When the allies reached Auschwitz & Bergen-Belsen & other camps, the Nazis had not had enough time to destroy all the 'evidence' of their atrocities so the allied soldiers found piles of dead bodes which had not yet been burned along with mountains of shoes & hair, and brushes & spoons. Oh yes, there were the odd skeletal survivors & one can only marvel at the strength of the body to survive such horrors.
To avoid disease, the allied army was tasked with buring the piled dead bodies in mass graves. This was accomplished using bulldozers so there I stood watching a video of these bulldozers pushing piles of emaciated corpses into a mass grave & covering them with dirt.
Then came the story of how no one would accept the refugees from these camps who had nothing, some left without their dignity nor a shred of clothing to hide their bodies. Not the United States, no country really, so Jewish organizations set up camps for these people to heal & to get organized before moving on.
We walked through narrow hallways with photos from ceiling to floor on both sides of people who had lived in the shtetls (villages) before the war, the names of these shtetls engraved in glass to be glanced at as we moved along. Then the names of the inhabitants of the shtetls also etched in glass. Some light could now be seen as we approached the end of this tragic journey.
But just before we reached the first floor, there was a vast bright and almost empty room save some simple stone benches & an eternal flame. There were only a very few people in there.
It was the remembrance room where people could sit and meditate, to think about what they had just seen & heard, to think about relatives or friends, or friends of friends, or relatives of friends, or period stories read & to consider some of the more recent ethnic cleansing in Europe and Africa.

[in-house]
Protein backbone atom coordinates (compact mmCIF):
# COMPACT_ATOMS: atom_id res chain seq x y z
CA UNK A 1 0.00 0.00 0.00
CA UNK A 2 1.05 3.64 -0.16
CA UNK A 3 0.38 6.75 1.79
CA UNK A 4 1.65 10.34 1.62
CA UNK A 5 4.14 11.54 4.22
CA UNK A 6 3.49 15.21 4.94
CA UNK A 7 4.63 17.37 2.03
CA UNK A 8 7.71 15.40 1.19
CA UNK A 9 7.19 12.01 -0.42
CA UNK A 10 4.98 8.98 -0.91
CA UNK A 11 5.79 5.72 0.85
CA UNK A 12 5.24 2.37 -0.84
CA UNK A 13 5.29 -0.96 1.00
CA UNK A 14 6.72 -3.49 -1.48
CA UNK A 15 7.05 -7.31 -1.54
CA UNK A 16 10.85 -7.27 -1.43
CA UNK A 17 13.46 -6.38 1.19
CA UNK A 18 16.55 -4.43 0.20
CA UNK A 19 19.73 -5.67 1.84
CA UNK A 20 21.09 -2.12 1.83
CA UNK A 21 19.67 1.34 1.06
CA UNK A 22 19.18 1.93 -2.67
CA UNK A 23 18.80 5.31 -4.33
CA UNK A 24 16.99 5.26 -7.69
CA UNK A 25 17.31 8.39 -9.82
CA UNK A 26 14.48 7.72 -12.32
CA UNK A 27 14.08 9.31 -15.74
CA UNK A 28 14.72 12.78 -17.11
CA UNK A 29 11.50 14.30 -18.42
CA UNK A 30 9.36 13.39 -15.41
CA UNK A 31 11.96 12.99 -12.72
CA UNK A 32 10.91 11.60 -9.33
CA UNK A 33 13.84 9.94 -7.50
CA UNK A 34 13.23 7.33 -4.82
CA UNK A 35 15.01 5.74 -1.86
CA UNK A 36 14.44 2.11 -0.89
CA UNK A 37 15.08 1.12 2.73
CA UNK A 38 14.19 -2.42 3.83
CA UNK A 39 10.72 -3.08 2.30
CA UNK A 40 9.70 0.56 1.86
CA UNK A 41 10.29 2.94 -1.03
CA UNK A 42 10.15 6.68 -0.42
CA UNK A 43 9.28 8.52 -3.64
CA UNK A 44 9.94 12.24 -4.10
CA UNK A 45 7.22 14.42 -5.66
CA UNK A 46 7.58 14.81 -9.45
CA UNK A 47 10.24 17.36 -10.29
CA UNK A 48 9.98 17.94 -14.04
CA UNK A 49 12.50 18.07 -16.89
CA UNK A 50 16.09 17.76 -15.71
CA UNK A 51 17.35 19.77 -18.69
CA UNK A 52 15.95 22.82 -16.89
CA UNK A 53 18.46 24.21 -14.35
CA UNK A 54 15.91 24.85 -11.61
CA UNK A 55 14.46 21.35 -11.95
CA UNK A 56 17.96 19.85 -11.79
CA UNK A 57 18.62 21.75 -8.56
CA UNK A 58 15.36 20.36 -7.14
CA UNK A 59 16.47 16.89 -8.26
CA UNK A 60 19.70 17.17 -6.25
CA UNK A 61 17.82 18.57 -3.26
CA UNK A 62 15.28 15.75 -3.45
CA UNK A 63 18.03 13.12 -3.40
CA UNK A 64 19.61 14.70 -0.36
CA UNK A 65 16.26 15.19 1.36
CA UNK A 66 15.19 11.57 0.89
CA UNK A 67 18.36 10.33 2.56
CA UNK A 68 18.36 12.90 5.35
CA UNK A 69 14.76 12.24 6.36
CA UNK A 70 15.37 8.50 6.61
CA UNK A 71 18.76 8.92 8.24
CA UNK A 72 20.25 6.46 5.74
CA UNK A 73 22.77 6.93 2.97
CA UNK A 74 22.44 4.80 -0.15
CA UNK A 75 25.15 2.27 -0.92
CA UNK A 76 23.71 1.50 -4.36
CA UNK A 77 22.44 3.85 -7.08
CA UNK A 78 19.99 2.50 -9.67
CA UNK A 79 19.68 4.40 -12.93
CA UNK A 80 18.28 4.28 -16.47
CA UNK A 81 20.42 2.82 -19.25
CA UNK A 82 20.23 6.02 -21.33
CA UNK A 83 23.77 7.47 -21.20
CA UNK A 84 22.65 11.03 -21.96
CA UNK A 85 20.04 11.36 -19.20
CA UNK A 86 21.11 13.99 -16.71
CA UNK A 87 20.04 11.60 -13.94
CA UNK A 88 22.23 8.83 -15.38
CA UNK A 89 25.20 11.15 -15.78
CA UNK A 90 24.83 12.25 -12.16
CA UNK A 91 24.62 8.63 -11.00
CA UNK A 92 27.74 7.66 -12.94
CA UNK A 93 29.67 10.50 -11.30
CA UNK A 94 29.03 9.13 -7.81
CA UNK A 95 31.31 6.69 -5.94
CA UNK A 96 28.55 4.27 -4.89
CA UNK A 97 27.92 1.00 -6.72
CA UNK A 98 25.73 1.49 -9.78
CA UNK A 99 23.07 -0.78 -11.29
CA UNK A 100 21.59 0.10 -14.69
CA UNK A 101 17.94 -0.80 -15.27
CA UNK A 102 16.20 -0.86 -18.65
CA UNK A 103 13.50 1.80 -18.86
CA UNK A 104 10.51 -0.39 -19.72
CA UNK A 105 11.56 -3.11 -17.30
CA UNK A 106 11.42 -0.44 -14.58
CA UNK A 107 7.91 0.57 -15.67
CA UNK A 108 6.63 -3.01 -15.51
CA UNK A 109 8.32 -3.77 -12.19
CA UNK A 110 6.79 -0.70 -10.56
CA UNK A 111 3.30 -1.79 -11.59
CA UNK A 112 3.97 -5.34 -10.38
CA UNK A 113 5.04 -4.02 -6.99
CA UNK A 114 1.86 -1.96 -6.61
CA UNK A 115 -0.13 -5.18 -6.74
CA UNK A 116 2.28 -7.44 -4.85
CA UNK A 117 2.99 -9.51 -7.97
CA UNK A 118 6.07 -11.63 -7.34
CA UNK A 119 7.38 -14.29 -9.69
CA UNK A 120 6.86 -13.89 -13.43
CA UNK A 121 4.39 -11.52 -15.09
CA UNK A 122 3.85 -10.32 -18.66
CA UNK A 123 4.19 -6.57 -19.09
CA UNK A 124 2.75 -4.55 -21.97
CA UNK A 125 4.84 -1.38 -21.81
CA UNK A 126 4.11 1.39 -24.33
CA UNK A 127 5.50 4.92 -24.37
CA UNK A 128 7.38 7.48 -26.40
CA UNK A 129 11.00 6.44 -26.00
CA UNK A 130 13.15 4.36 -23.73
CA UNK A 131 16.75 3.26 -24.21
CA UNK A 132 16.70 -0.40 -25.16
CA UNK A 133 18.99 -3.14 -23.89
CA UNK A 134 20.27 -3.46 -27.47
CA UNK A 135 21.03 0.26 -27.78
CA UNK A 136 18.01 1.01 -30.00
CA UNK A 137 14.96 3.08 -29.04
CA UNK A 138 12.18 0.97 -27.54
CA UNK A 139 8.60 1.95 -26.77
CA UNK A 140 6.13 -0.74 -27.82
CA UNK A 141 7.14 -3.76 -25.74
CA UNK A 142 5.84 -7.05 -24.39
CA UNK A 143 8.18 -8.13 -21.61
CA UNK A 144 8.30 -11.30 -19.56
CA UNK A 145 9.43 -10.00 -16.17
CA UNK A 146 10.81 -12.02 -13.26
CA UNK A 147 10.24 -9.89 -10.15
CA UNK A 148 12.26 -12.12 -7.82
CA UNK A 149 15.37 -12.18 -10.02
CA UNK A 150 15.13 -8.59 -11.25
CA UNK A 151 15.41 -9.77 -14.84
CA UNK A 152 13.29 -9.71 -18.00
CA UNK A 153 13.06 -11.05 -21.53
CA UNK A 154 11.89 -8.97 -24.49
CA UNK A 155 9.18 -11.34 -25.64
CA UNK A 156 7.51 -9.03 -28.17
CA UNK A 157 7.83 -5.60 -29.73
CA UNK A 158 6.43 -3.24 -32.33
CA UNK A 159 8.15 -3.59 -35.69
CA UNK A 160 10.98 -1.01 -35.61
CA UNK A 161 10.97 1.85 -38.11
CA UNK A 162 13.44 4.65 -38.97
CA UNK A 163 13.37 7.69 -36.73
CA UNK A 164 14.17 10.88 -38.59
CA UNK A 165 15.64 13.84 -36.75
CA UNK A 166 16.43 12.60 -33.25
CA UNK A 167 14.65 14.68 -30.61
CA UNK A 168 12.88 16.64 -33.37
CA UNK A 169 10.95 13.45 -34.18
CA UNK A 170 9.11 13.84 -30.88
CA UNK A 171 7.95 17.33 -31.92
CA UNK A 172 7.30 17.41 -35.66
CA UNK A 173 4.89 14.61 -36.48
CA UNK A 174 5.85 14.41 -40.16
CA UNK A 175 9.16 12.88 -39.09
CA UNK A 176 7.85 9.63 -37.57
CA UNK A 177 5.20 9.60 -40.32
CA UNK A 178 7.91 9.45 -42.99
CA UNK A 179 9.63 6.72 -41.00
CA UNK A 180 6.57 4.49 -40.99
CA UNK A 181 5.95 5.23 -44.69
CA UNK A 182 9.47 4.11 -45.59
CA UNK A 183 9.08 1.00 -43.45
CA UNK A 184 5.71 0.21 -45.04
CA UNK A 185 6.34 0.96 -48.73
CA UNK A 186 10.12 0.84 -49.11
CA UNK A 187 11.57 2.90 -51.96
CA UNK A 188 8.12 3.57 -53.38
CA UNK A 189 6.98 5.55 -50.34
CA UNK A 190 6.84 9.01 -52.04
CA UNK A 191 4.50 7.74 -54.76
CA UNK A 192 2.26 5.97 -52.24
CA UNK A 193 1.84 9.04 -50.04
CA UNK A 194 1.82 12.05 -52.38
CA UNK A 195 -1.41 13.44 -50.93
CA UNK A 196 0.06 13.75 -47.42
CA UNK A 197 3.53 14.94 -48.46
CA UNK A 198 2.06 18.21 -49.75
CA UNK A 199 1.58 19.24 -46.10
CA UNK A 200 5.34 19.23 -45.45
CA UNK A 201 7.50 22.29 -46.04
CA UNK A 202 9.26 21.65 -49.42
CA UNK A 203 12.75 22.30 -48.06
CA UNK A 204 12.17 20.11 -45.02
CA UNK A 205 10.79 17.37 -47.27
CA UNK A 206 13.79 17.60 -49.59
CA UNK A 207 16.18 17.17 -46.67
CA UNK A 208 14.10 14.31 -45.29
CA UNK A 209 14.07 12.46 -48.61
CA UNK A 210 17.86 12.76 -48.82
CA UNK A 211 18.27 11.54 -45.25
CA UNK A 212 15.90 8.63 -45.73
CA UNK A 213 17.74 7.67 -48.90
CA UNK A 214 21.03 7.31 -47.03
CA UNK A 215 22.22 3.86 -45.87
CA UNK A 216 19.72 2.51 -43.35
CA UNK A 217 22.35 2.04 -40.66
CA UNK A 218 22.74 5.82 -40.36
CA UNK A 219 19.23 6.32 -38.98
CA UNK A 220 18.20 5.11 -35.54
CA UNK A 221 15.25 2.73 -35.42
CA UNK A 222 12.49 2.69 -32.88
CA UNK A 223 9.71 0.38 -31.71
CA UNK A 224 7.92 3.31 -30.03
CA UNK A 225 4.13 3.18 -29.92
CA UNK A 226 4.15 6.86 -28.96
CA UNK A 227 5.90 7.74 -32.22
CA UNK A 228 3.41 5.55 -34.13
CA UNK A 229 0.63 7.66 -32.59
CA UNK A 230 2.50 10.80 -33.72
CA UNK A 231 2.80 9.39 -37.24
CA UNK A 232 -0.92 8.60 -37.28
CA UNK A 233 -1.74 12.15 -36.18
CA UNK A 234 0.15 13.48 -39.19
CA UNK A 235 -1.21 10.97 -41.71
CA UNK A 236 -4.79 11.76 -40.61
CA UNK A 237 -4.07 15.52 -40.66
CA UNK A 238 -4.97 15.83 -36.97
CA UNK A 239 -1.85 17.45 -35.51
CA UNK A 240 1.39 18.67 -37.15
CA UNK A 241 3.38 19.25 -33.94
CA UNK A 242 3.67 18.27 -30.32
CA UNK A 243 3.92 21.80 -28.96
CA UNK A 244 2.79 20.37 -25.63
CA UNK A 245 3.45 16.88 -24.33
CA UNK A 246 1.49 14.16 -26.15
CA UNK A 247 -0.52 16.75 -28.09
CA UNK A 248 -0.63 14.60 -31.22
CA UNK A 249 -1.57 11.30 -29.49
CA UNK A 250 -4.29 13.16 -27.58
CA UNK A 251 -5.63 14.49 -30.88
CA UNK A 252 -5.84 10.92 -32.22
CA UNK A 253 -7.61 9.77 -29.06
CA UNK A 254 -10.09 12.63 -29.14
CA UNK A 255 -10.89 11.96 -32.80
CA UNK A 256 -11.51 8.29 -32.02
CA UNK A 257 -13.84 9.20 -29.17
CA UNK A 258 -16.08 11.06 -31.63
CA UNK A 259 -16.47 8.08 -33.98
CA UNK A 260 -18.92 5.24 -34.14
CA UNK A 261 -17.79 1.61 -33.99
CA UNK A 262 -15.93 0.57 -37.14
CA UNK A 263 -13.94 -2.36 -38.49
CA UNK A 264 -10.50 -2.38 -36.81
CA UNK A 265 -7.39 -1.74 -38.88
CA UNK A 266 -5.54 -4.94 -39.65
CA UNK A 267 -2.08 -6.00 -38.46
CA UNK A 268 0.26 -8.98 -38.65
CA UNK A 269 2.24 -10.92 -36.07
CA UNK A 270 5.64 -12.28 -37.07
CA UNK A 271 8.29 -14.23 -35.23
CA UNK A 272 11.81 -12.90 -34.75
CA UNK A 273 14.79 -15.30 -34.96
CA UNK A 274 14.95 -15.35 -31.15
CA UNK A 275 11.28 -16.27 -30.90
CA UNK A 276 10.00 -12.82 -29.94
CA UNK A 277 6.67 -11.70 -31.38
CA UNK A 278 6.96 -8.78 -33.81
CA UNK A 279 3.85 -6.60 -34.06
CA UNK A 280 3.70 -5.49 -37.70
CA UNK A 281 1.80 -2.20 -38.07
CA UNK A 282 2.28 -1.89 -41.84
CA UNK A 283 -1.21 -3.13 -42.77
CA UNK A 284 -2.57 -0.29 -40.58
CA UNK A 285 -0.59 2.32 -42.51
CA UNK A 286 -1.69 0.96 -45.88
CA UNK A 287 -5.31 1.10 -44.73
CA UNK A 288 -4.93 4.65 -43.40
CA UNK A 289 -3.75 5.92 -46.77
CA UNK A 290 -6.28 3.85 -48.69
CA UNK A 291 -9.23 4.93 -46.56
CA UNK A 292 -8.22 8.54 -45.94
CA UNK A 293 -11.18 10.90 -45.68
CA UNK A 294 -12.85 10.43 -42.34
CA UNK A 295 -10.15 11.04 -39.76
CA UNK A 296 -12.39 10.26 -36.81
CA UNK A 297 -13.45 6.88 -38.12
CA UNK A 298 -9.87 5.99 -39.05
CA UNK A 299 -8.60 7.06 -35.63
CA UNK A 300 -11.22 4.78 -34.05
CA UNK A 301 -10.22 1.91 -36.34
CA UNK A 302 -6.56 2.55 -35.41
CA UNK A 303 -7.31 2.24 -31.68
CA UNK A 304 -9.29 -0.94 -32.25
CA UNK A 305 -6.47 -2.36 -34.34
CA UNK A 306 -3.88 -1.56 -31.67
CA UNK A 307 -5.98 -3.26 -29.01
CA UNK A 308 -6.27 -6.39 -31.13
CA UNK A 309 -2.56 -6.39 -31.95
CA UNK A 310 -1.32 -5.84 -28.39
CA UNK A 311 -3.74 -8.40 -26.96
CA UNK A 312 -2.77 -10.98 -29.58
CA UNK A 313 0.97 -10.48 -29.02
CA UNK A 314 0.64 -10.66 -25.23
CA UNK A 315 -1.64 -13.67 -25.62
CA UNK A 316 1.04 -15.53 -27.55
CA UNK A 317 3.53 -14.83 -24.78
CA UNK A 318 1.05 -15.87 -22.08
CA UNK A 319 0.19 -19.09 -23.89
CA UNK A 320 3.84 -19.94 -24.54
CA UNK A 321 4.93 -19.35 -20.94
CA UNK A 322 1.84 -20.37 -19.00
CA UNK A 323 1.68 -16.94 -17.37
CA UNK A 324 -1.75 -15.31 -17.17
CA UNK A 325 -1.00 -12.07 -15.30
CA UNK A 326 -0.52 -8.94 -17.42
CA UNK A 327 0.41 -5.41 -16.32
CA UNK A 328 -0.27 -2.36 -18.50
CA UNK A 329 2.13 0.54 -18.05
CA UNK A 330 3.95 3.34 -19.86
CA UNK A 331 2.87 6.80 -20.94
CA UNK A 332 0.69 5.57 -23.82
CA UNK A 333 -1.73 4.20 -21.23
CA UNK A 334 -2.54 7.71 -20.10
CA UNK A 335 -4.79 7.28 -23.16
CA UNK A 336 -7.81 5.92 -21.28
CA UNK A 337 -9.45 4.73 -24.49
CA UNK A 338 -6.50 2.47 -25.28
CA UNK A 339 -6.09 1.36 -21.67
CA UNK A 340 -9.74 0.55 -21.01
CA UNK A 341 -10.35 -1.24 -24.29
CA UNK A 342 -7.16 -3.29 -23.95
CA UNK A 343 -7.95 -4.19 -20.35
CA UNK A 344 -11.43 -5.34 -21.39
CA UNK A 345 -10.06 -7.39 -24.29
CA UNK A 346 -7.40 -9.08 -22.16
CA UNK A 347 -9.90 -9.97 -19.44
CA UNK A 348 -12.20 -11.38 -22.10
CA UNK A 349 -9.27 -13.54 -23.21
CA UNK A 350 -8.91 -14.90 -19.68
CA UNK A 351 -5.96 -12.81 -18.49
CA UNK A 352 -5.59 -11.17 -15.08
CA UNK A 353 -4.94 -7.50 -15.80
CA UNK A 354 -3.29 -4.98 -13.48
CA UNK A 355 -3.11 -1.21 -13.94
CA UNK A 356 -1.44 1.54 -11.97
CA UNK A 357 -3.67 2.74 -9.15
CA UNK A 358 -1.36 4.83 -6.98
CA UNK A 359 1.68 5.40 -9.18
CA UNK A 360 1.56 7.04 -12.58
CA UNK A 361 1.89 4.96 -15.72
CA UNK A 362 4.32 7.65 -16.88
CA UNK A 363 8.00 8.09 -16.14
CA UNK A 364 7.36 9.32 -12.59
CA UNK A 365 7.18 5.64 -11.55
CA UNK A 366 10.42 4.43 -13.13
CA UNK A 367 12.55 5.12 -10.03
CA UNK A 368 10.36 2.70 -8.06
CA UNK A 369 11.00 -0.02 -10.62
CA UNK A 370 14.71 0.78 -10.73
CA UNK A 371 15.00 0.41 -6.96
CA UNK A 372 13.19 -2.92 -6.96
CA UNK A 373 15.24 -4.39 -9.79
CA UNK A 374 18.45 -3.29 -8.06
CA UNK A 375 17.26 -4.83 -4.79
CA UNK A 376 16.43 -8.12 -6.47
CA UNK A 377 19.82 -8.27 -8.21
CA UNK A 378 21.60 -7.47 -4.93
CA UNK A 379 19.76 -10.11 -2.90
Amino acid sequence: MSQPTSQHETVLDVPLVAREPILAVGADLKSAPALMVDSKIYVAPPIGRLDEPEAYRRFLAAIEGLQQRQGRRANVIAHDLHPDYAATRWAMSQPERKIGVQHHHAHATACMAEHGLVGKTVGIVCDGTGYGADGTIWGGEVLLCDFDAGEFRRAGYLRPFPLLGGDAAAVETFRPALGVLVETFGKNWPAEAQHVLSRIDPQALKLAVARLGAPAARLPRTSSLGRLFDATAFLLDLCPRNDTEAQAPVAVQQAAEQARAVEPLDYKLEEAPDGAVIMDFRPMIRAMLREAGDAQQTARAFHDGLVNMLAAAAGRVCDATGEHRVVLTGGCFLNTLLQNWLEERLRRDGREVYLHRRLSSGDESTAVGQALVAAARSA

It reminded me of the a room in the Jersalem Halacoust Museum -- a room of eternal flames -- a number of them placed on the floor below a low, wooden, viewing balcony, each flame representing a remembrance of the thousands of Jews lost in each country conquered by the Nazi war machine.
I started to enter the Washington Holocaust remembrance room & felt a sudden need to stop as though a strong hand was in front of me, preventing me from entering. Mind you, this was all in nano seconds. But I turned away overwhelmed by an enormous emotion, a sorrow, so huge that it left me with the greatest urge to burst into tears but I managed to keep myself together. Carol must have seen something on my face & asked if I was all right. I couldn't talk. I could only shake my head.
Outside we sat on a stone bench, watched children lined up waiting for their tour to begin, and talked about other things: the weather, what we would do next, the back timing necessary to get to the chuch on time. After a few minutes we walked back to the hotel.
Four thirty in the afternoon found us at the little yellow church near the White House for a lovely wedding ceremony followed by cocktails, dinner, speeches & dancing.
The date was May 22rd & it wasn't until many hours later that I flashed on my 97 year old father being buried about six weeks before, his coffin in the hole in the ground; everyone throwing shovels full of earth into the hole to cover the coffin which contained his body, emaciated by old age. He would have been 98 on May 23rd.